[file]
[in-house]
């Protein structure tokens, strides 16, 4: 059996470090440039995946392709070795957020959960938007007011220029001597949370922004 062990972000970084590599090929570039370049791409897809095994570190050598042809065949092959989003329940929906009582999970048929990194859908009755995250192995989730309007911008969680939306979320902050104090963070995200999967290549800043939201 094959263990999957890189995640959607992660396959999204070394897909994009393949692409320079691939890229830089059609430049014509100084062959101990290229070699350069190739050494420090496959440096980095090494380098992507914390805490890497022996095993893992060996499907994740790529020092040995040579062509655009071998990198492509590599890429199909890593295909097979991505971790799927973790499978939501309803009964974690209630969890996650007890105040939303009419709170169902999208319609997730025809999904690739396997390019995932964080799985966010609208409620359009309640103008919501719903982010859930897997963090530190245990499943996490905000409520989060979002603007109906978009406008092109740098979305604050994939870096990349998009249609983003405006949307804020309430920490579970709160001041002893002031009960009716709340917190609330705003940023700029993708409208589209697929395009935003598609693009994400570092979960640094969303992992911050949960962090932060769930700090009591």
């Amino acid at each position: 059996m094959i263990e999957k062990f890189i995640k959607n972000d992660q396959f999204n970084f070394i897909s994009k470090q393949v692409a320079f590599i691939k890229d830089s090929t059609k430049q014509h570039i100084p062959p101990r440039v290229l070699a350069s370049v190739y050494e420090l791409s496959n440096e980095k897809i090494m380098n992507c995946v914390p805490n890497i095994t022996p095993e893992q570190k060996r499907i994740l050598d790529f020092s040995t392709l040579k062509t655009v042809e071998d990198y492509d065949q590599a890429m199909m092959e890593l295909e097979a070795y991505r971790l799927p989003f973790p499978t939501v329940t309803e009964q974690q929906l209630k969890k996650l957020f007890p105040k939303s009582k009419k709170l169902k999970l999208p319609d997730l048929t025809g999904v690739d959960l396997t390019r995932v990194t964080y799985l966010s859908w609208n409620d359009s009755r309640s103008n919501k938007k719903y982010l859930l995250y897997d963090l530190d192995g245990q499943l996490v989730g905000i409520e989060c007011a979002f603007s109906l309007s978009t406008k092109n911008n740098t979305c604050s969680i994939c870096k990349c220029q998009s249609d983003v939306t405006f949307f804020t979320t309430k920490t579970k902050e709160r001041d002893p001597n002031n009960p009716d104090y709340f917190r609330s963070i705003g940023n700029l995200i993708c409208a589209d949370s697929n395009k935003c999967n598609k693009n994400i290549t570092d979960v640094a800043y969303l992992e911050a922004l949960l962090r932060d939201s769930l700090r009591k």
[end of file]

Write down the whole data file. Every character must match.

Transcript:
[in-house]
């Protein structure tokens, strides 16, 4: 059996470090440039995946392709070795957020959960938007007011220029001597949370922004 062990972000970084590599090929570039370049791409897809095994570190050598042809065949092959989003329940929906009582999970048929990194859908009755995250192995989730309007911008969680939306979320902050104090963070995200999967290549800043939201 094959263990999957890189995640959607992660396959999204070394897909994009393949692409320079691939890229830089059609430049014509100084062959101990290229070699350069190739050494420090496959440096980095090494380098992507914390805490890497022996095993893992060996499907994740790529020092040995040579062509655009071998990198492509590599890429199909890593295909097979991505971790799927973790499978939501309803009964974690209630969890996650007890105040939303009419709170169902999208319609997730025809999904690739396997390019995932964080799985966010609208409620359009309640103008919501719903982010859930897997963090530190245990499943996490905000409520989060979002603007109906978009406008092109740098979305604050994939870096990349998009249609983003405006949307804020309430920490579970709160001041002893002031009960009716709340917190609330705003940023700029993708409208589209697929395009935003598609693009994400570092979960640094969303992992911050949960962090932060769930700090009591």
């Amino acid at each position: 059996m094959i263990e999957k062990f890189i995640k959607n972000d992660q396959f999204n970084f070394i897909s994009k470090q393949v692409a320079f590599i691939k890229d830089s090929t059609k430049q014509h570039i100084p062959p101990r440039v290229l070699a350069s370049v190739y050494e420090l791409s496959n440096e980095k897809i090494m380098n992507c995946v914390p805490n890497i095994t022996p095993e893992q570190k060996r499907i994740l050598d790529f020092s040995t392709l040579k062509t655009v042809e071998d990198y492509d065949q590599a890429m199909m092959e890593l295909e097979a070795y991505r971790l799927p989003f973790p499978t939501v329940t309803e009964q974690q929906l209630k969890k996650l957020f007890p105040k939303s009582k009419k709170l169902k999970l999208p319609d997730l048929t025809g999904v690739d959960l396997t390019r995932v990194t964080y799985l966010s859908w609208n409620d359009s009755r309640s103008n919501k938007k719903y982010l859930l995250y897997d963090l530190d192995g245990q499943l996490v989730g905000i409520e989060c007011a979002f603007s109906l309007s978009t406008k092109n911008n740098t979305c604050s969680i994939c870096k990349c220029q998009s249609d983003v939306t405006f949307f804020t979320t309430k920490t579970k902050e709160r001041d002893p001597n002031n009960p009716d104090y709340f917190r609330s963070i705003g940023n700029l995200i993708c409208a589209d949370s697929n395009k935003c999967n598609k693009n994400i290549t570092d979960v640094a800043y969303l992992e911050a922004l949960l962090r932060d939201s769930l700090r009591k």